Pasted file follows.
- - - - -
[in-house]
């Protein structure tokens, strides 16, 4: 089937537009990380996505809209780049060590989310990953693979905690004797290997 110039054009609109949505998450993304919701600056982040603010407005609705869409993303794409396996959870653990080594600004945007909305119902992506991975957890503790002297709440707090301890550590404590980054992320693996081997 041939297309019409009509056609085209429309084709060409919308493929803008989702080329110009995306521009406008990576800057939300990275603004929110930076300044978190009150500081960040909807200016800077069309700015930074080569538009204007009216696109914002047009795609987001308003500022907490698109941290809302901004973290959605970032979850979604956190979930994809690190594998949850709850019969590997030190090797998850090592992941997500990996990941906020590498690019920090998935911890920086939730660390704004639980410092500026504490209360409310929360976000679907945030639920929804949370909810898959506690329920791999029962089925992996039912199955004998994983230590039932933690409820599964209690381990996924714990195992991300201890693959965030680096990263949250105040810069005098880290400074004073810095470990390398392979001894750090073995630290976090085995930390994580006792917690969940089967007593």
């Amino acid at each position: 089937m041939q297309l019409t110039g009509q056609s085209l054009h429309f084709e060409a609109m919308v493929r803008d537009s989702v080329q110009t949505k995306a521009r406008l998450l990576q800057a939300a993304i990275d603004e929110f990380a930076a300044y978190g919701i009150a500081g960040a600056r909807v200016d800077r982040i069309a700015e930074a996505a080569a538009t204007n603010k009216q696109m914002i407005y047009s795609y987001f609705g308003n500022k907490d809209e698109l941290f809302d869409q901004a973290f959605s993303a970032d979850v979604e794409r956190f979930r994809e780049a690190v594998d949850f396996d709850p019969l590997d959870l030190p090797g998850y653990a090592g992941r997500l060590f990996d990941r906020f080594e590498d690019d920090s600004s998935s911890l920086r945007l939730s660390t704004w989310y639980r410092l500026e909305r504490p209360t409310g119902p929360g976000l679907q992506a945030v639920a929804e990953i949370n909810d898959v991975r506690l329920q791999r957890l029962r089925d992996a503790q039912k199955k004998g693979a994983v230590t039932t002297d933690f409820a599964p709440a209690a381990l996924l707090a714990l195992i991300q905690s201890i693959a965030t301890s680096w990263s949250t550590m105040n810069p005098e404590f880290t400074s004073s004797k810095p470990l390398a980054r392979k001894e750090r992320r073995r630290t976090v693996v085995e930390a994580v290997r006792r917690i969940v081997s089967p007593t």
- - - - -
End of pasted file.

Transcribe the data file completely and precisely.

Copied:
[in-house]
């Protein structure tokens, strides 16, 4: 089937537009990380996505809209780049060590989310990953693979905690004797290997 110039054009609109949505998450993304919701600056982040603010407005609705869409993303794409396996959870653990080594600004945007909305119902992506991975957890503790002297709440707090301890550590404590980054992320693996081997 041939297309019409009509056609085209429309084709060409919308493929803008989702080329110009995306521009406008990576800057939300990275603004929110930076300044978190009150500081960040909807200016800077069309700015930074080569538009204007009216696109914002047009795609987001308003500022907490698109941290809302901004973290959605970032979850979604956190979930994809690190594998949850709850019969590997030190090797998850090592992941997500990996990941906020590498690019920090998935911890920086939730660390704004639980410092500026504490209360409310929360976000679907945030639920929804949370909810898959506690329920791999029962089925992996039912199955004998994983230590039932933690409820599964209690381990996924714990195992991300201890693959965030680096990263949250105040810069005098880290400074004073810095470990390398392979001894750090073995630290976090085995930390994580006792917690969940089967007593």
């Amino acid at each position: 089937m041939q297309l019409t110039g009509q056609s085209l054009h429309f084709e060409a609109m919308v493929r803008d537009s989702v080329q110009t949505k995306a521009r406008l998450l990576q800057a939300a993304i990275d603004e929110f990380a930076a300044y978190g919701i009150a500081g960040a600056r909807v200016d800077r982040i069309a700015e930074a996505a080569a538009t204007n603010k009216q696109m914002i407005y047009s795609y987001f609705g308003n500022k907490d809209e698109l941290f809302d869409q901004a973290f959605s993303a970032d979850v979604e794409r956190f979930r994809e780049a690190v594998d949850f396996d709850p019969l590997d959870l030190p090797g998850y653990a090592g992941r997500l060590f990996d990941r906020f080594e590498d690019d920090s600004s998935s911890l920086r945007l939730s660390t704004w989310y639980r410092l500026e909305r504490p209360t409310g119902p929360g976000l679907q992506a945030v639920a929804e990953i949370n909810d898959v991975r506690l329920q791999r957890l029962r089925d992996a503790q039912k199955k004998g693979a994983v230590t039932t002297d933690f409820a599964p709440a209690a381990l996924l707090a714990l195992i991300q905690s201890i693959a965030t301890s680096w990263s949250t550590m105040n810069p005098e404590f880290t400074s004073s004797k810095p470990l390398a980054r392979k001894e750090r992320r073995r630290t976090v693996v085995e930390a994580v290997r006792r917690i969940v081997s089967p007593t």